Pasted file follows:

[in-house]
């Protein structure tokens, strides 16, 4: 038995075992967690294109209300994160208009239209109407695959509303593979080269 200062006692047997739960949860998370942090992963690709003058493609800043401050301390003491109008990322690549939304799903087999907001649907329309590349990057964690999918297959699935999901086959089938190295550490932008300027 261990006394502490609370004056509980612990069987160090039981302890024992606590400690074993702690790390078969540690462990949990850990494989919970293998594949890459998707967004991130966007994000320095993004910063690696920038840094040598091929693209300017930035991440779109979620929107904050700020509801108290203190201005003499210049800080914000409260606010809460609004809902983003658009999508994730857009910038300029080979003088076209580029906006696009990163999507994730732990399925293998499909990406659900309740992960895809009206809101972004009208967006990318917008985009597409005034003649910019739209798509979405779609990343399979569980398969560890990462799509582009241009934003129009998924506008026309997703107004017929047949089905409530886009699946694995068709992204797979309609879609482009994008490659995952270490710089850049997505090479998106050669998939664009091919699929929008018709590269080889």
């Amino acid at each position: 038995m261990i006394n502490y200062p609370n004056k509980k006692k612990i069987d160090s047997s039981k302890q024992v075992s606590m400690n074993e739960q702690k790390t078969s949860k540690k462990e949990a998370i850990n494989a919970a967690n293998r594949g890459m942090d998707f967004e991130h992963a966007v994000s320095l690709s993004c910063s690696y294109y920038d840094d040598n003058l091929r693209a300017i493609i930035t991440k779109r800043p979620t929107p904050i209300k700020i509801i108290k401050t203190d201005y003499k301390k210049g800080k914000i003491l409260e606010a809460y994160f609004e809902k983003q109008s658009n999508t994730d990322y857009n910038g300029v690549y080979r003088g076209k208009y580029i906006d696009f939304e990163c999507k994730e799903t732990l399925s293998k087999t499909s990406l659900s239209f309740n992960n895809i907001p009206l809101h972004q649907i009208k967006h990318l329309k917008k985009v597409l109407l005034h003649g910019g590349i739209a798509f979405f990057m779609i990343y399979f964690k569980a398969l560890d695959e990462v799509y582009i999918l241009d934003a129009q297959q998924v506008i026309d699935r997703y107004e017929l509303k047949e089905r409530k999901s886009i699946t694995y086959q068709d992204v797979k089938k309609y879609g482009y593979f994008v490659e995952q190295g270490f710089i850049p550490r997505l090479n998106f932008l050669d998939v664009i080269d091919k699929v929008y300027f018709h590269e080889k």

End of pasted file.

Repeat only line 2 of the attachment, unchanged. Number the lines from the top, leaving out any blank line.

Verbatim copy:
């Protein structure tokens, strides 16, 4: 038995075992967690294109209300994160208009239209109407695959509303593979080269 200062006692047997739960949860998370942090992963690709003058493609800043401050301390003491109008990322690549939304799903087999907001649907329309590349990057964690999918297959699935999901086959089938190295550490932008300027 261990006394502490609370004056509980612990069987160090039981302890024992606590400690074993702690790390078969540690462990949990850990494989919970293998594949890459998707967004991130966007994000320095993004910063690696920038840094040598091929693209300017930035991440779109979620929107904050700020509801108290203190201005003499210049800080914000409260606010809460609004809902983003658009999508994730857009910038300029080979003088076209580029906006696009990163999507994730732990399925293998499909990406659900309740992960895809009206809101972004009208967006990318917008985009597409005034003649910019739209798509979405779609990343399979569980398969560890990462799509582009241009934003129009998924506008026309997703107004017929047949089905409530886009699946694995068709992204797979309609879609482009994008490659995952270490710089850049997505090479998106050669998939664009091919699929929008018709590269080889």